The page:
Mom has needed to go to DMV for some time to get a new ID card. It seems silly to me that she needs an ID card at her age, but that’s the world we live in now, so there you go. Anyway, today was the day. We also took the paperwork that we got from Dr. F last week and got her set up with a Handicapped parking permit, which we will carry in our car so that we can use it when we take her places.
I specifically chose this day to take Mom to DMV because mid-month Thursdays are typically pretty light on traffic. We were in and out in less than 45 minutes, which I consider a win.
Right after the picture above was taken, a guy with a well-behaved young pit-bull mix walked by us in the DMV lobby. Of course, Teddy went ballistic like he always does when he see other dogs. (Read: Little man complex.) The incident was over before it really started: they passed by and he barked. They went out the door and he stopped. But that didn’t stop a very cranky DMV employee (let’s call her “Claudine”) from letting us know what’s what.
So, Mom and I are both sitting there, minding our own business. Teddy is on my lap, not making a peep. All of a sudden, here comes Claudine, literally running over, planting hands on hips, sticking her bony chin out like she’s trying to poke a ‘possum out of his den.
“Service dogs,” she scolds, “are not supposed to bark.”
I look at Mom and then up at her. “OK,” I say. Like, what am I supposed to do? Teddy barks. (And for the record, he isn’t a ‘service dog’: he’s a companion dog.) Then I just sit there, hoping she will go away.
“They are not supposed to bark,” she says again. Teddy hasn’t made a peep since the pit-bull left.
“Ok,” I say again. “He’s a companion dog – for my mom.” I say, as if that should explain it.
“Service dogs cannot bark at other dogs.”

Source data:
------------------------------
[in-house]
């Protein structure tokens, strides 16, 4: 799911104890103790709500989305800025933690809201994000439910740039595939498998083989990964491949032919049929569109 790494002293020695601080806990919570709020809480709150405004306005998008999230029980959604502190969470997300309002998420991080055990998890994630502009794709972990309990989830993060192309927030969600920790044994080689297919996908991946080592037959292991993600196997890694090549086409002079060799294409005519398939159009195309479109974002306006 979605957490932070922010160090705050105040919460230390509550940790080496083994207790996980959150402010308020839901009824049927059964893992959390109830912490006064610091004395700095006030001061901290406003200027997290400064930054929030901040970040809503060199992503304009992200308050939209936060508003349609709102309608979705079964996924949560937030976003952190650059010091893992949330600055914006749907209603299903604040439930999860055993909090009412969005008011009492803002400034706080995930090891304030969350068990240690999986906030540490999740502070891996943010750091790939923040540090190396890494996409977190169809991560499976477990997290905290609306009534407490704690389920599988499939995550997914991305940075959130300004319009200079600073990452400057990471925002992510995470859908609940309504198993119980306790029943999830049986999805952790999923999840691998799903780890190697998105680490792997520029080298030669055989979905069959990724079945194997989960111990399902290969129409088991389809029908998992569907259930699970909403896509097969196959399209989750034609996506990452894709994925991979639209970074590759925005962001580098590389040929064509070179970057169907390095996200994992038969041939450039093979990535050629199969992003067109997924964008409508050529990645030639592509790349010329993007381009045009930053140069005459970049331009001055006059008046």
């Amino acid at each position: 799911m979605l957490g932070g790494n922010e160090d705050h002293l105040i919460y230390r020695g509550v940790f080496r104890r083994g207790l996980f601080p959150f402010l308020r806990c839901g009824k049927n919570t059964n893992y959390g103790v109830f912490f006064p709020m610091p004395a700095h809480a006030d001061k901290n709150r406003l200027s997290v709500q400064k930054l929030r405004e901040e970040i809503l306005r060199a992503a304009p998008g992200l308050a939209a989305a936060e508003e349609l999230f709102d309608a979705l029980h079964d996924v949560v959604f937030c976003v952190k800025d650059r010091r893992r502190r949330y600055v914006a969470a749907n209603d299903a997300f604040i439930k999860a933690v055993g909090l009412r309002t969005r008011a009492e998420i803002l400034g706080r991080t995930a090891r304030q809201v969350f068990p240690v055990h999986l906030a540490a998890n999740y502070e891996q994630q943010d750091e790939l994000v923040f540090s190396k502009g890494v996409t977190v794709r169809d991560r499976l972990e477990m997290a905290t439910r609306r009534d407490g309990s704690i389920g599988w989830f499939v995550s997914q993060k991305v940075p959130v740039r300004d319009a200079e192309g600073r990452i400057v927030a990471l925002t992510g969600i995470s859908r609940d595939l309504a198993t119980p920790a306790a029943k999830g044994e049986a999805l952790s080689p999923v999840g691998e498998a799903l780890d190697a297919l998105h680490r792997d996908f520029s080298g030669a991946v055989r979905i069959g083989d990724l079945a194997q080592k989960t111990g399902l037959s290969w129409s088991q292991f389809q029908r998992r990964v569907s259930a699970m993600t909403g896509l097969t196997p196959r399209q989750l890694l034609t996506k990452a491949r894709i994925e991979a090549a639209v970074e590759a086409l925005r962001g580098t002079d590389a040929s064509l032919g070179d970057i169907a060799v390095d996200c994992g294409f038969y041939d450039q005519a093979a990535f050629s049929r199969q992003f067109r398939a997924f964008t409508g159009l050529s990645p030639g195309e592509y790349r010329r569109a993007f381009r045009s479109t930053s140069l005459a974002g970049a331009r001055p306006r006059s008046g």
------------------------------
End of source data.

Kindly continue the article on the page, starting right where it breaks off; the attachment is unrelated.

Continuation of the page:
Hmmm. Pretty sure they can. It’s probably not a good time to correct her grammar though.
Long silence. Apparently, she wants me to apologize for bringing a poorly trained “service animal” into the holy shrine that is the DMV. She wants my assurance that Teddy will never bark on government property again.
There are so many things I want to say to Claudine, the first being, it’s sad that your life sucks so much that you get some joyous power rush while verbally attacking little ninety-year old ladies and their tiny dogs. I don’t say anything.
In my mind, I’m already writing about Claudine. She already has a name.
Mom looks at me. She doesn’t know why Claudine is there, or why she isn’t leaving. It’s gone on long enough. I don’t need to defend us. I just say, “Thank you.” Dismissively, with a smile on my face: the same way a teenager will say thank you when they really mean “F* You.”
Claudine has no idea what to do. Her body language suggests she is bracing for an argument, but the small crowd on our side of the DMV is watching her as she hovers over my tiny mother and her equally tiny dog, and from all outward appearances, mom and I are both being courteous and compliant. There really isn’t anything else she can do without coming off like a full-tilt witch. She narrows her eyes at me, turns on her heels, and goes back behind the counter.
Mom asks me what that was all about. I tell her that the lady was just reminding us that Teddy isn’t supposed to bark inside the building. Mom says, “He’s such a good boy.” Then, turning to look at Teddy, “You wouldn’t bark in here, would you, Teddy?” She’s already forgotten about the pit-bull. Every once and a while, Alzheimer’s works in our favor.
The only thing of real note today is that I had to tell mom how to spell her name when she was signing for her ID card. That was a bit of a surprise, but I guess it shouldn’t be. Reading even the most simple things has been a chore for her for at least six months, and I know that she can no longer write.
We topped the day off with a Frosty from Wendy’s, which makes everything better for Mom. All in all, I think it was a pretty good day, Claudine notwithstanding.